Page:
Whereas “cancel culture” describes generally organic, grassroots social phenomena, “cancel campaigns” involve powerful influencers weaponizing public call-outs in the service of their agenda. Think of it as the difference between a wildfire and arson.

Comedian Shane Gillis was dropped from Saturday Night Live when a provocative skit in which he told blithely racist jokes circulated on Twitter. Journalist Meghan Murphy faced a Twitter ban for “challenging views supporting transgender individuals.” Murphy, who’s now suing Twitter, was impugned by the media as “anti-trans” after she “misgendered” trans activist Jessica Yaniv. She cited Yaniv as an example of transgender rights activism run amuck.

In some instances, ‘the cancelled’ have found new audiences: Louis C.K., for example, bounced back by changing the tenor of his comedy. Other figures were protected by their institutions and political affiliations. MSNBC host Joy Reid was forgiven for her homophobic blog content, and New York Times editor Sarah Jeong was similarly excused, despite her history of tweeting bigoted rhetoric.

But there’s a difference between “cancel campaigns” and “cancel culture” writ large. Whereas “cancel culture” describes generally organic, grassroots social phenomena, “cancel campaigns” involve powerful influencers weaponizing public call-outs in the service of their agenda. Think of it as the difference between a wildfire and arson. “Cancel culture” often has unpredictable results; cancel campaigns are strategic, calculated, and usually powered by the resources and reach of media elites.

What’s worse, the fear of the social and political fallout from “cancellation” has increased the power of left-wing journalists because social media platforms usually capitulate to the demands of the cancel “campaigners.”. Take the campaign against Steven Crowder, for instance. Vox Media's Carlos Maza—who routinely advocates for political violence against conservatives—launched a campaign to de-platform Crowder, compiling video footage of what Maza called Crowder’s “bullying” behavior. YouTube went back and forth on their policies, but the ultimate effect was a cascade of demonetization of right-wing content creators.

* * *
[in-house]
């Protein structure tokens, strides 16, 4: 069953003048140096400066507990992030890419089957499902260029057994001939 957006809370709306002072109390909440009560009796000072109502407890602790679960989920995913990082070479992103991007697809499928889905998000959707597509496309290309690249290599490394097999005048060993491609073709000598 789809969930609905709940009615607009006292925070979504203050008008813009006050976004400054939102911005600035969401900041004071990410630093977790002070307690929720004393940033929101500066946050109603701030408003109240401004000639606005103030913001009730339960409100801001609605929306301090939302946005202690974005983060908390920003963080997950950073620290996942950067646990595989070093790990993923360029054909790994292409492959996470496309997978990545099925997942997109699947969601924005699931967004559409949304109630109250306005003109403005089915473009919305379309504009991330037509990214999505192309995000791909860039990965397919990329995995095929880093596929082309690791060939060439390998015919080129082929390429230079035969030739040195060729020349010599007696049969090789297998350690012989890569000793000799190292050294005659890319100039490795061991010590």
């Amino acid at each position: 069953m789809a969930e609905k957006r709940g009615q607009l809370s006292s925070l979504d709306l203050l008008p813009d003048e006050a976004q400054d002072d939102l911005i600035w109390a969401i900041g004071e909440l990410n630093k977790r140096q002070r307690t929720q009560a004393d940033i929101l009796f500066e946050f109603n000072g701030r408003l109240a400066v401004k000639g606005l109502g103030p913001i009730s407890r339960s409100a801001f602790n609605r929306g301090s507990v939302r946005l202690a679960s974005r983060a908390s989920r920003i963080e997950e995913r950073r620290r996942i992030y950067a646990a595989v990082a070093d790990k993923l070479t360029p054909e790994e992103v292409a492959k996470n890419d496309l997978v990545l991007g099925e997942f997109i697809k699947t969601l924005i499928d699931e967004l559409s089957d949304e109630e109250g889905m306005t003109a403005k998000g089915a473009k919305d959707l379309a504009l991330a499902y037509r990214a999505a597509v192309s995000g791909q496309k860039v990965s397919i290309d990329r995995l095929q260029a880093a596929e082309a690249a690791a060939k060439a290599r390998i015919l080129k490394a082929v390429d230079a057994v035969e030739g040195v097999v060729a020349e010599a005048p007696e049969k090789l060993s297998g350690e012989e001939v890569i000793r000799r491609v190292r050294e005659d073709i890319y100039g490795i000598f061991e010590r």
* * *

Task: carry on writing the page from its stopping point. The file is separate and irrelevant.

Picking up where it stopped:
With this tactic in their arsenal, these journalists can bleed out their competition while portraying themselves as righteous.

As a result, the future looks bleak for independent content creators.

[caption id="attachment_180457" align="aligncenter" width="1920"]Felix "PewDiePie" Kjellberg Felix "PewDiePie" Kjellberg[/caption]


Felix “PewDiePie” Kjellberg is perhaps the most prominent target of any “cancel campaign.” Initially known for his reaction videos to scary video games, Kjellberg’s brand has evolved over the years. Crucially, as his audience got older, his content matured. Like any successful entertainer, the Swedish YouTuber tested—and continues to test—boundaries with his content.

To the post-GamerGate society, PewDiePie became the media’s de facto scapegoat for racism and sexism in the video game community.